individual outreach they conducted, both Bill and Jim participated in the scheduled SFDEM calls
that were held once or twice daily throughout the event.
As mentioned, our teams conduct increased outreach during emergencies, but you always have
access to the team should you have questions, ideas, concerns, or escalations outside of the regular
Finally, Aaron Johnson, PG&E’s Regional Vice President for the Bay Area region, participated in
emergency operations coordination during this event and helped ensure all needed resources were
made available for customers and crews performing the work. Aaron Johnson is available to support
in the event of any significant issues, including major outages or emergencies, that occur in the
While our teams are still in the process of conducting a full investigation on the cause of the April
26 outage, we have validated that routine scheduled inspections were conducted on the affected
equipment, which was operating within normal parameters.
The storm-related outage at San Francisco General Hospital in March was longer than desired due to
multiple instances of storm damage to the electrical grid in and around the facility. Again,
communication between the City and PG&E was robust throughout the event. Aaron Johnson has
followed up with San Francisco Public Utilities Commission Assistant General Manager for the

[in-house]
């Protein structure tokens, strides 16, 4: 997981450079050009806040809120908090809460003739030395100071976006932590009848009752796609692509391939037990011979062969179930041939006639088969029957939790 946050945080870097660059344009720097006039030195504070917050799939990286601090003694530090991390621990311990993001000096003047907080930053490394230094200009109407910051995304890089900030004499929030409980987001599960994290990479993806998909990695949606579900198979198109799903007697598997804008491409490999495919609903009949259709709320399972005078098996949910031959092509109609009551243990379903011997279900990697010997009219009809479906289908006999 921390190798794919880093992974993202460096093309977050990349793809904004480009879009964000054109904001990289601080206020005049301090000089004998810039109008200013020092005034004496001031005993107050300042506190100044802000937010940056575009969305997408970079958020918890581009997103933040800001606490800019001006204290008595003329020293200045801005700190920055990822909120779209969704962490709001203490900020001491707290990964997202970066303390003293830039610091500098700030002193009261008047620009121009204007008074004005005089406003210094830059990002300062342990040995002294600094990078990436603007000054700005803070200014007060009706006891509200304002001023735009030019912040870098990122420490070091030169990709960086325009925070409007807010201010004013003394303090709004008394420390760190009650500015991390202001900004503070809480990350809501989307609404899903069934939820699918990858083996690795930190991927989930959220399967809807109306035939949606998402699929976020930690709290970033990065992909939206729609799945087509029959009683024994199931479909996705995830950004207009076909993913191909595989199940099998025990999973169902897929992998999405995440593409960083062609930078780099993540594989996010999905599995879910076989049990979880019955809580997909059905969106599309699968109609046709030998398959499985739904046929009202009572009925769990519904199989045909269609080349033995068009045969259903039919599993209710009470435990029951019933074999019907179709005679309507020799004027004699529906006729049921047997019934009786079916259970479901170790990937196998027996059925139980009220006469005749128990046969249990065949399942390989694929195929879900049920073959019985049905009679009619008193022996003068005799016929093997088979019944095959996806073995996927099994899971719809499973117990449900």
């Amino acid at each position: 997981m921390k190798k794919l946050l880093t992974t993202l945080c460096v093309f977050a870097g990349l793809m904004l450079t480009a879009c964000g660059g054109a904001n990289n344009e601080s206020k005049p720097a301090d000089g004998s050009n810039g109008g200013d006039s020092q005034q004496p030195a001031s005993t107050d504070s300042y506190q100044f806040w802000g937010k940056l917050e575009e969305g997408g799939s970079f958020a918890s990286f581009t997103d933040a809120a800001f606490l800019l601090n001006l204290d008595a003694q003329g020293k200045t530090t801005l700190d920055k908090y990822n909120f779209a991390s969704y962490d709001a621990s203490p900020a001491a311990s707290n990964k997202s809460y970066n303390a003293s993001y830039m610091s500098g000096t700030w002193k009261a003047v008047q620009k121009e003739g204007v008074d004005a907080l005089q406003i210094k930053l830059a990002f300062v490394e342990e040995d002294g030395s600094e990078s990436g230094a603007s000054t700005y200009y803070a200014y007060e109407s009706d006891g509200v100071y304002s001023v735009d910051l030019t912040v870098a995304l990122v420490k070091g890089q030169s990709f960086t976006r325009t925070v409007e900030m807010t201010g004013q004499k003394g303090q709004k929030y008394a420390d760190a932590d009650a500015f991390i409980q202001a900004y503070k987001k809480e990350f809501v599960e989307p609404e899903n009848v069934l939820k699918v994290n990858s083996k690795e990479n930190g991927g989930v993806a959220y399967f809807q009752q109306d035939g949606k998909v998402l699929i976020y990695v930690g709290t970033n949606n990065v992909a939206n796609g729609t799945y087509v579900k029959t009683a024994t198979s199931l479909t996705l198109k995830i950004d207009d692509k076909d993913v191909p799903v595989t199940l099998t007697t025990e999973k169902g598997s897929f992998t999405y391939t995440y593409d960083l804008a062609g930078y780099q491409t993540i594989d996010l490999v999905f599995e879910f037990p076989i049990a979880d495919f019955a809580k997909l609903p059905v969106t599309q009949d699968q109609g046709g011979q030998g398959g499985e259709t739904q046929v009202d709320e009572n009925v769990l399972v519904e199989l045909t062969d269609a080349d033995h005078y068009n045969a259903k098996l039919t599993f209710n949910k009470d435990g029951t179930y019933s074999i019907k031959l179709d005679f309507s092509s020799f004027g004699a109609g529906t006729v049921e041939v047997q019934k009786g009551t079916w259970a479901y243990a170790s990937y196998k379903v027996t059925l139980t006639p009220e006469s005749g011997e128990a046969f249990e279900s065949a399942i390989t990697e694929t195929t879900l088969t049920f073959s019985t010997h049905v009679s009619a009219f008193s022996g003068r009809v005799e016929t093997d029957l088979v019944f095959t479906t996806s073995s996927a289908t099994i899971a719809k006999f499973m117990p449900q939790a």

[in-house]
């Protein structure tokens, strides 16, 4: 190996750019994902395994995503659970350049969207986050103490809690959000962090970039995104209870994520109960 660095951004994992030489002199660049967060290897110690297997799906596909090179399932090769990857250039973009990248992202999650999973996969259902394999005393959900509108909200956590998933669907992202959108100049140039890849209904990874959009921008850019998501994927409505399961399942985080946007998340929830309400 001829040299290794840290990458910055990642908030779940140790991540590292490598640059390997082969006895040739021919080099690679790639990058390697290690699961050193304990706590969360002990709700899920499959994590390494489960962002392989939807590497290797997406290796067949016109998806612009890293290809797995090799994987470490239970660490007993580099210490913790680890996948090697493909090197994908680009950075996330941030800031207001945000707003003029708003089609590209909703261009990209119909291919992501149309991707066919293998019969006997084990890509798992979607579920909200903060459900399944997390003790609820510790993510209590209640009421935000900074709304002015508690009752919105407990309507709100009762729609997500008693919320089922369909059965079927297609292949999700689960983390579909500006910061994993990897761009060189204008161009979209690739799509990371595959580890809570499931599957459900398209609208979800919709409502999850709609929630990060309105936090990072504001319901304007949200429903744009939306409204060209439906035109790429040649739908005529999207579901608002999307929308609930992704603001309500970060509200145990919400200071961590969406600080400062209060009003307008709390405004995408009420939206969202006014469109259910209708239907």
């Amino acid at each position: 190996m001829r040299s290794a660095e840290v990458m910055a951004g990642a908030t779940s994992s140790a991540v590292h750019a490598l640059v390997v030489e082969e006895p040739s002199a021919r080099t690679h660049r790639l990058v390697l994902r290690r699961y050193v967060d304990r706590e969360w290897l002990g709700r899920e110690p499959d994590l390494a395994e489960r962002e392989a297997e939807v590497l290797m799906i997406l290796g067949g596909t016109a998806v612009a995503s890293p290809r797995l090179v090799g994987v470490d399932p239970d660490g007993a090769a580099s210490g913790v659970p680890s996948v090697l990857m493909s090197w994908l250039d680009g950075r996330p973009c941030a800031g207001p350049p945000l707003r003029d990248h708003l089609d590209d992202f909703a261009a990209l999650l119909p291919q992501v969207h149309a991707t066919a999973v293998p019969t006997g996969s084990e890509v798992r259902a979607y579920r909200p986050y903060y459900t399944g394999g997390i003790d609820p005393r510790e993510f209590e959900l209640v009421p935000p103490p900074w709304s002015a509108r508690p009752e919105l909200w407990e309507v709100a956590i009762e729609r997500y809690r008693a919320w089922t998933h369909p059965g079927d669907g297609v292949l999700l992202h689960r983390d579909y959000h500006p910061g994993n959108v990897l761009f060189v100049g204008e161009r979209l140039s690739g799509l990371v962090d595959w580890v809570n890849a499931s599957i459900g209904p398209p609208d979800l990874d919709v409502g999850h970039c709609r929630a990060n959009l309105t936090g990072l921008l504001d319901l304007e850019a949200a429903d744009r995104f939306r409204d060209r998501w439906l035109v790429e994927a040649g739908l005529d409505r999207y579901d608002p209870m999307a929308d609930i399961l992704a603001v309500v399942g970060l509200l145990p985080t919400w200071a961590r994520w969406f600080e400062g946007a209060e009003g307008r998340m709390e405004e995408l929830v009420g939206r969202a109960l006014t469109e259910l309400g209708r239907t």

Power Enterprise Barbara Hale to explain what transpired and proposed a formal after-action review
(AAR), which we are in the process of scheduling. In the meantime, PG&E’s customer account
manager assigned to CCSF has scheduled an AAR with the SF Department of Public Health next
week. This collaborative effort will allow both the City and PG&E to identify opportunities to
improve operations and communications, and to reinforce incident command communication
channels for the City and hospital, which is SFPUC’s customer of record.
As to the 2021 outage at the City’s new 911 facility, we recognize the importance of this critical
customer and it was among the first sites visited by Aaron Johnson in taking on his regional
leadership role two years ago. To ensure the resiliency of this critical facility, we urge the City to
consider adding a second electrical connection to this critical facility to increase reliability – a best
practice for critical emergency operations facilities. We stand ready to help engineer that resiliency
solution to support our customers.
CCSF’s Takeover Effort
As you noted, PG&E’s core focus is to provide safe, clean, reliable and affordable service to our
We do not believe that the City’s attempt to take our assets benefits our customers. In fact, we
expect that the City’s spending billions of dollars to replace PG&E will detrimentally affect
customers inside and outside of San Francisco. This is exactly the position that we have taken in
response to the City’s petition at the CPUC and why we will continue to contest that takeover effort.